The intelligence document read, “Iran continued to undertake, as did Pakistan and Syria, efforts to obtain goods and know-how to be used for the development of weapons of mass destruction and to optimize corresponding missile delivery systems,” as reported by

The State Office for the Protection of the Constitution monitors threats to Germany’s democratic, and constitutional order. It is the equivalent of America’s FBI, and operates at the state level. Its officials wrote that Iran’s illicit activities in Germany are concentrated in the classic sectors for espionage: politics, the economy, science, the military and the armaments industry. Each of Germany’s 16 states has a domestic intelligence agency.

The report said, “The observation and combating of proliferation efforts of … Iran was also an important task of counterintelligence” in 2017 in Baden-Württemberg.

According to, in February, Iranian businessmen purchased material from the Krempel firm in Baden-Württemberg that later turned up in chemical rockets used to gas Syrian civilians in January and February.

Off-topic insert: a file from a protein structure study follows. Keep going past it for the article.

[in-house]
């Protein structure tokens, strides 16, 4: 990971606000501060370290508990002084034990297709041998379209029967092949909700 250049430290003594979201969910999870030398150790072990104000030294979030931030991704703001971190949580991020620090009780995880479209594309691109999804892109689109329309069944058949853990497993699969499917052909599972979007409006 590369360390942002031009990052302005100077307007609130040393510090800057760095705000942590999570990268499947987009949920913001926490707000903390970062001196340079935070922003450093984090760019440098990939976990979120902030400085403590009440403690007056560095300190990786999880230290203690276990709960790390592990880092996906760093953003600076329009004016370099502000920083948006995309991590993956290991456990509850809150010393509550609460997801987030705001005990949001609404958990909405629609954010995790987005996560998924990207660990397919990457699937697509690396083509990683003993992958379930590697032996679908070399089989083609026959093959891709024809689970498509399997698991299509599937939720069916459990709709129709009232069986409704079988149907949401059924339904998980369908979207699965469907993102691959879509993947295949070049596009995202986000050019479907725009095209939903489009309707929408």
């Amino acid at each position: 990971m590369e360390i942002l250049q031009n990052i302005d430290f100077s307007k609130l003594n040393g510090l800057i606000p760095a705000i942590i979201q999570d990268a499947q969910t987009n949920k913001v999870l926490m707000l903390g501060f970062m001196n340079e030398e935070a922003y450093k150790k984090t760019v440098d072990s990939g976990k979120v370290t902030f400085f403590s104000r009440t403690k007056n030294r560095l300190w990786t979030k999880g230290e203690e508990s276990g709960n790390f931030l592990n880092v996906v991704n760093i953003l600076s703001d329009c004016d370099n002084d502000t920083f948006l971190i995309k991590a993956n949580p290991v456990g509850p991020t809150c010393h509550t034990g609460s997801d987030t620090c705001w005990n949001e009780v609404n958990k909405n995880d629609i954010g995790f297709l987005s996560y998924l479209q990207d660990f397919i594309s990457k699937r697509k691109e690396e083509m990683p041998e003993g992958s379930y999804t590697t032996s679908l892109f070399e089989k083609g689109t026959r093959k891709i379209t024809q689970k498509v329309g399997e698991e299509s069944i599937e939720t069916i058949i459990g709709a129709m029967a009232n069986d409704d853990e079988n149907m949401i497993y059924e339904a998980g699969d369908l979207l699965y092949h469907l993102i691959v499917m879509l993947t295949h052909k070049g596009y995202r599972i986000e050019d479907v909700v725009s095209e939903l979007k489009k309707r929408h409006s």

Germany’s Federal Office for Economic Affairs and Export Control declined to halt trade between Krempel and the Islamic Republic, even after the revelation of German construction material in the Iranian-produced chemical rockets.

According to the Baden-Württemberg intelligence officials, they had gathered “intensive intelligence on activities of Iran’s spy agencies.”

Released May 24th, the 345-page report documents Iran’s sponsorship of Hezbollah, and identifies Tehran’s Ministry of Intelligence of the Islamic Republic of Iran, and Revolutionary Guards Intelligence as espionage agencies and state agencies of repression.

On May 8th, President Trump recently exited the Iran nuclear deal, formally known as the Joint Comprehensive Plan of Action (JCPOA). He claimed that the agreement did not advance American security interests. Trump said that “not only does the deal fail to halt Iran’s nuclear ambitions, but it also fails to address the regime’s development of ballistic missiles that could deliver nuclear warheads,” adding that “finally, the deal does nothing to constrain Iran’s destabilizing activities, including its support for terrorism.”

German intelligence officials, who wrote the report prior to Trump’s May 8th decision, said Tehran’s “current worsening relations with the U.S.A., as well as Western governments’ critical views toward Iran’s atomic program, may lead to an increase of Iranian espionage activities.”

Additionally, the report noted that Iran continues to spy on Iranian dissidents in Germany who oppose the clerical leadership in Tehran.

The report also says, “Iran has continued unchanged the pursuit of its ambitious program to acquire technology for its rocket and missile delivery program.”